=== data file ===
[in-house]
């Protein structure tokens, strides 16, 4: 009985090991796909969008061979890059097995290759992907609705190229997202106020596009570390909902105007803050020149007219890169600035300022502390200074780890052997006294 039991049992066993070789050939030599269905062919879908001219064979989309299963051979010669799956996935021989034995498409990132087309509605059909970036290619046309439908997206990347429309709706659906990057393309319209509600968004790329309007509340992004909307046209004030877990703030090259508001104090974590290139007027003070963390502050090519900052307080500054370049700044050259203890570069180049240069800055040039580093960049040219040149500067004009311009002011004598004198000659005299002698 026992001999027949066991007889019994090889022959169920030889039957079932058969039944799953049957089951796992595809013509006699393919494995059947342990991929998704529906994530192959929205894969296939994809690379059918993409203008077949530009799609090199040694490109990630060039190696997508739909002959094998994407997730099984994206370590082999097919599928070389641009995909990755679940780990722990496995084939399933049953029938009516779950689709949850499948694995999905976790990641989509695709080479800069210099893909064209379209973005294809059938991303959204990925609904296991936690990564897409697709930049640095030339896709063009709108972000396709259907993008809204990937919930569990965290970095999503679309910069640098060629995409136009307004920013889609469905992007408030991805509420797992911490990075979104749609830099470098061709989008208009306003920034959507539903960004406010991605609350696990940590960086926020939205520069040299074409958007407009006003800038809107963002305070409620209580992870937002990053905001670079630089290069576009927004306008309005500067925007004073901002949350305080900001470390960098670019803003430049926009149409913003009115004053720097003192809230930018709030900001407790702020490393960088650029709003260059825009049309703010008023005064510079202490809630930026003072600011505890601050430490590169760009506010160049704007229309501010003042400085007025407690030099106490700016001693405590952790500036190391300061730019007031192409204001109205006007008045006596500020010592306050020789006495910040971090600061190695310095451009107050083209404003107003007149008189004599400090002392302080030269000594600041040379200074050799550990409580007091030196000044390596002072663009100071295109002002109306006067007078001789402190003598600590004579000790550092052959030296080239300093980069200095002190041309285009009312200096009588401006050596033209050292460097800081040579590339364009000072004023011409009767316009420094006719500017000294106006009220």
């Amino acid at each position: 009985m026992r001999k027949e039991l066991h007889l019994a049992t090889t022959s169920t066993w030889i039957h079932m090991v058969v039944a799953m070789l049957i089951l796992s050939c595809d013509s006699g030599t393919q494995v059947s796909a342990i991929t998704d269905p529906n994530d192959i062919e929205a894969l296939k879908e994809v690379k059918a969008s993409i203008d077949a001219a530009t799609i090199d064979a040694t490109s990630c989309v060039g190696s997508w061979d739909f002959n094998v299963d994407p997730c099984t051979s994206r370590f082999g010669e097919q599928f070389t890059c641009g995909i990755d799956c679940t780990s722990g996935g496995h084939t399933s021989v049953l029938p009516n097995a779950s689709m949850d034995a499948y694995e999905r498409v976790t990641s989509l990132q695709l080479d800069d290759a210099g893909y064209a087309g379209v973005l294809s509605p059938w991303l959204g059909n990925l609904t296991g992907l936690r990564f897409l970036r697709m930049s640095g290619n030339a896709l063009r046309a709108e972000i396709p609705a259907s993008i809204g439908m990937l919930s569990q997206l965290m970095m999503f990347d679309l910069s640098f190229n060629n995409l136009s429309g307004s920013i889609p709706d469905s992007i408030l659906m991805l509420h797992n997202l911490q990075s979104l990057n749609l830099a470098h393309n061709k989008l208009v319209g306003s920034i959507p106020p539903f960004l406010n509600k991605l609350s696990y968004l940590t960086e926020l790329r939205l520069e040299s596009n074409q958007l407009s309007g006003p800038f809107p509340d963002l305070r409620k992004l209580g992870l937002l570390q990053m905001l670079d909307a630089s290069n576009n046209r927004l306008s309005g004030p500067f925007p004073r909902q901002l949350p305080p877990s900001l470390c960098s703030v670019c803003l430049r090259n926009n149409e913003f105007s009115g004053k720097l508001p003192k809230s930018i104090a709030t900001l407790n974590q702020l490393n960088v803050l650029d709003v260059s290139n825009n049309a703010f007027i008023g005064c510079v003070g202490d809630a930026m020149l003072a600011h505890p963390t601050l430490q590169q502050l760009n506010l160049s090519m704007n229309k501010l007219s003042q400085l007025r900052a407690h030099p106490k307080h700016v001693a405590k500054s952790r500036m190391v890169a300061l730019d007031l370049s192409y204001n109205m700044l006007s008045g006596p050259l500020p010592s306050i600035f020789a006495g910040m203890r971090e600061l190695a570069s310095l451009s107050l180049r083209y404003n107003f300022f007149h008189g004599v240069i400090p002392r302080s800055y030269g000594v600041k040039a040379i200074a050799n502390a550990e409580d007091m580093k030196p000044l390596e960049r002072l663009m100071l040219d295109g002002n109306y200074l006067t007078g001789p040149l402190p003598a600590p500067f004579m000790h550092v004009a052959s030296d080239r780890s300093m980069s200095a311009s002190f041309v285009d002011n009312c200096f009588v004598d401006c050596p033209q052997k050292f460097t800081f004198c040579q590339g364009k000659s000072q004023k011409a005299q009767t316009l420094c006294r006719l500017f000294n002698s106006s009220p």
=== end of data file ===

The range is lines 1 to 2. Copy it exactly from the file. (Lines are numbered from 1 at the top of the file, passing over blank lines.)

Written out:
[in-house]
């Protein structure tokens, strides 16, 4: 009985090991796909969008061979890059097995290759992907609705190229997202106020596009570390909902105007803050020149007219890169600035300022502390200074780890052997006294 039991049992066993070789050939030599269905062919879908001219064979989309299963051979010669799956996935021989034995498409990132087309509605059909970036290619046309439908997206990347429309709706659906990057393309319209509600968004790329309007509340992004909307046209004030877990703030090259508001104090974590290139007027003070963390502050090519900052307080500054370049700044050259203890570069180049240069800055040039580093960049040219040149500067004009311009002011004598004198000659005299002698 026992001999027949066991007889019994090889022959169920030889039957079932058969039944799953049957089951796992595809013509006699393919494995059947342990991929998704529906994530192959929205894969296939994809690379059918993409203008077949530009799609090199040694490109990630060039190696997508739909002959094998994407997730099984994206370590082999097919599928070389641009995909990755679940780990722990496995084939399933049953029938009516779950689709949850499948694995999905976790990641989509695709080479800069210099893909064209379209973005294809059938991303959204990925609904296991936690990564897409697709930049640095030339896709063009709108972000396709259907993008809204990937919930569990965290970095999503679309910069640098060629995409136009307004920013889609469905992007408030991805509420797992911490990075979104749609830099470098061709989008208009306003920034959507539903960004406010991605609350696990940590960086926020939205520069040299074409958007407009006003800038809107963002305070409620209580992870937002990053905001670079630089290069576009927004306008309005500067925007004073901002949350305080900001470390960098670019803003430049926009149409913003009115004053720097003192809230930018709030900001407790702020490393960088650029709003260059825009049309703010008023005064510079202490809630930026003072600011505890601050430490590169760009506010160049704007229309501010003042400085007025407690030099106490700016001693405590952790500036190391300061730019007031192409204001109205006007008045006596500020010592306050020789006495910040971090600061190695310095451009107050083209404003107003007149008189004599400090002392302080030269000594600041040379200074050799550990409580007091030196000044390596002072663009100071295109002002109306006067007078001789402190003598600590004579000790550092052959030296080239300093980069200095002190041309285009009312200096009588401006050596033209050292460097800081040579590339364009000072004023011409009767316009420094006719500017000294106006009220």